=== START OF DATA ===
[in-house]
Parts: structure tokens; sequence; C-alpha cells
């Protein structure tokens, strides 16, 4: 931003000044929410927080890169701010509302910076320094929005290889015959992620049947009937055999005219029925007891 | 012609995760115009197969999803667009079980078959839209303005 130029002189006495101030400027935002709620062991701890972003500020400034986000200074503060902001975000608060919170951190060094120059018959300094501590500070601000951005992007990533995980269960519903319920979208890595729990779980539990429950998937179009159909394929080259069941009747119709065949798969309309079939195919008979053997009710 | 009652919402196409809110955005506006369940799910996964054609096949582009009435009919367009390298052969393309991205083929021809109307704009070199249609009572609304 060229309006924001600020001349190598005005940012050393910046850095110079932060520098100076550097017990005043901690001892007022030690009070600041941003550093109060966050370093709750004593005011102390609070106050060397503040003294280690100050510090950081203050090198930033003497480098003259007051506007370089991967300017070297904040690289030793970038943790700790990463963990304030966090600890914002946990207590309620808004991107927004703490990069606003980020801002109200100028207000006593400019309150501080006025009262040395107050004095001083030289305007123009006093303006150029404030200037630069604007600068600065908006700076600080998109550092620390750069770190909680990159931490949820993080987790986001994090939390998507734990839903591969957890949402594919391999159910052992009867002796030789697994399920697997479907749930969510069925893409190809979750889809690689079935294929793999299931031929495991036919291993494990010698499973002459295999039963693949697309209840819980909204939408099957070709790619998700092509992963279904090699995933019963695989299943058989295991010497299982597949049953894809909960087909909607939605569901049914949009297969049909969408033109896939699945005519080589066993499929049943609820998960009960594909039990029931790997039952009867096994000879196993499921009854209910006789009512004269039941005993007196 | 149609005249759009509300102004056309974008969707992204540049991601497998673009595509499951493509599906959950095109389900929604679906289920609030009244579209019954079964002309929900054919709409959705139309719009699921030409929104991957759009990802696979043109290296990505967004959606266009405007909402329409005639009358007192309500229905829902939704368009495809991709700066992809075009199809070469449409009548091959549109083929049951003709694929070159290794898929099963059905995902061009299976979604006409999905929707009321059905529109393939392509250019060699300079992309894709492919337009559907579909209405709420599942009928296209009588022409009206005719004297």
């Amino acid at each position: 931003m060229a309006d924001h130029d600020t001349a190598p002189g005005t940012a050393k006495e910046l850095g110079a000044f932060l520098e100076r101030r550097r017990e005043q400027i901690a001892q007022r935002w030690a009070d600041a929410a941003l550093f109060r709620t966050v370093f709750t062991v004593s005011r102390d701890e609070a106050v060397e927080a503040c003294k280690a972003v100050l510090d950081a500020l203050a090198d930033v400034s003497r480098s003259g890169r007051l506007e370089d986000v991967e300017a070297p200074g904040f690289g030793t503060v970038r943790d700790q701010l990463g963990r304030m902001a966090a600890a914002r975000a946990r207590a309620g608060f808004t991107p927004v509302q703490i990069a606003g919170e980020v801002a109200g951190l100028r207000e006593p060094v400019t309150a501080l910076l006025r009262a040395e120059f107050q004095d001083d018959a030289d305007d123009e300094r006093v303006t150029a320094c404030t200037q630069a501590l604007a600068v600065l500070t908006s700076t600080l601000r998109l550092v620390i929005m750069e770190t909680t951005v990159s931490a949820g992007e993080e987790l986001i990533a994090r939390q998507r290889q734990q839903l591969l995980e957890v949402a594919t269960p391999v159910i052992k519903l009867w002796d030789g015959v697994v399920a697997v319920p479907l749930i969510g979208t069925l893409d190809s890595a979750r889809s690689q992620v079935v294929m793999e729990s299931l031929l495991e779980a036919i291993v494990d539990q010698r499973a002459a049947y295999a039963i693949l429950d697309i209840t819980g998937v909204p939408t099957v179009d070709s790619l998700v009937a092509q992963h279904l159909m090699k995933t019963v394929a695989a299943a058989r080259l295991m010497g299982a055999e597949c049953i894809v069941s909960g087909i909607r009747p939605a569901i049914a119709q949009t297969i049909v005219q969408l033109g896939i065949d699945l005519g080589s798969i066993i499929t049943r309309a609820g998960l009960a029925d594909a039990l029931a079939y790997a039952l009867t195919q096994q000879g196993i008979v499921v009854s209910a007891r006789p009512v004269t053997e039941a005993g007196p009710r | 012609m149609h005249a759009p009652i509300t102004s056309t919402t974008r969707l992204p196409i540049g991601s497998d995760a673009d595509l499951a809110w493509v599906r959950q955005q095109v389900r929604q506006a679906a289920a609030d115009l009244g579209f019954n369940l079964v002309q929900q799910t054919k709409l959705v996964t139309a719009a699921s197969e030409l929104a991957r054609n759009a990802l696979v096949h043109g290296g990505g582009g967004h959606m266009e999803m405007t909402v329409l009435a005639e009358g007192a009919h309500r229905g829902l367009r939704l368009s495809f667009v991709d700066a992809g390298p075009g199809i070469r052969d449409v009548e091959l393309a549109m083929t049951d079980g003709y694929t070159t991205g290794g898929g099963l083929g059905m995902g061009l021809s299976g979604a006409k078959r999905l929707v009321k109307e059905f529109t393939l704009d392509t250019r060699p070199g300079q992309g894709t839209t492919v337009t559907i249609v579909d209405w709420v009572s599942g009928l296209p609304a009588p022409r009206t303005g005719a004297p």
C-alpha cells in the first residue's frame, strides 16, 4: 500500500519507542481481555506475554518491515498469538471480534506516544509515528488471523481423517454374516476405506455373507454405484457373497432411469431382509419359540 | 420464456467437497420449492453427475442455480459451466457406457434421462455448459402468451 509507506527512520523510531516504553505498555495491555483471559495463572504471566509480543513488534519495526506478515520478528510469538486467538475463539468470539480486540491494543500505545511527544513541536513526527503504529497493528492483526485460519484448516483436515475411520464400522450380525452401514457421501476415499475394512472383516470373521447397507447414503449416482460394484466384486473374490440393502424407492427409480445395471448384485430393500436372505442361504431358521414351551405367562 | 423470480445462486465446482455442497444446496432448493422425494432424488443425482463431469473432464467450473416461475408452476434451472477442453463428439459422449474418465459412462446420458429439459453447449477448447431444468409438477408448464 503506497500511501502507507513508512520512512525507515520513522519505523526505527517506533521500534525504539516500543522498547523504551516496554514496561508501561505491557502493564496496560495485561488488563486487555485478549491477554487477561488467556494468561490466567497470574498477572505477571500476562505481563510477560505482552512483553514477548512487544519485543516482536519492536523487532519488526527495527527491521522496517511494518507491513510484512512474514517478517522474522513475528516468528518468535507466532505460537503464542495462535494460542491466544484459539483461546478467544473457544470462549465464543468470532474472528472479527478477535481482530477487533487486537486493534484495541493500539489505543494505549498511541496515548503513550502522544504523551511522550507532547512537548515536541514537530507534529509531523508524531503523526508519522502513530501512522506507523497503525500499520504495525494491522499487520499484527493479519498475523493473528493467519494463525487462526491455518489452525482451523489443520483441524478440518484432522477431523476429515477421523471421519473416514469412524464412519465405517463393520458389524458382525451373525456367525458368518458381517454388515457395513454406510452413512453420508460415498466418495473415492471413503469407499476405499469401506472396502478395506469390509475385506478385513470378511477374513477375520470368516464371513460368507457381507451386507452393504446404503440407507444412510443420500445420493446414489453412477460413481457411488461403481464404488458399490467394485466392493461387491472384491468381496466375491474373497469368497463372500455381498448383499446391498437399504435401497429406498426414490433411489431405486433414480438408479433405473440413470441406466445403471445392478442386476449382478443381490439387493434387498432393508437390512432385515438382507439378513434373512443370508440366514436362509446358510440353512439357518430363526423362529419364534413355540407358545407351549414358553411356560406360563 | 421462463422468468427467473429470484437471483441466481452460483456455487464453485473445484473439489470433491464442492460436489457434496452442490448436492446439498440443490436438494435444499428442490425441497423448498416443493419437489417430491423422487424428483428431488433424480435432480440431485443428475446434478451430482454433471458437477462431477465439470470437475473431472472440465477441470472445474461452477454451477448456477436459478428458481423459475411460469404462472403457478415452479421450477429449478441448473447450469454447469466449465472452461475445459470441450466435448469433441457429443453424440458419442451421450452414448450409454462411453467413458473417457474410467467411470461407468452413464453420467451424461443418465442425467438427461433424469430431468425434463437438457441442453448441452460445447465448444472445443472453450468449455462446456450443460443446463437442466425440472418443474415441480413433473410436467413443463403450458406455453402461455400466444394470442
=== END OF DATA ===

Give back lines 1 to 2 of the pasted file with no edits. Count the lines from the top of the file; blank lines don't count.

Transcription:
[in-house]
Parts: structure tokens; sequence; C-alpha cells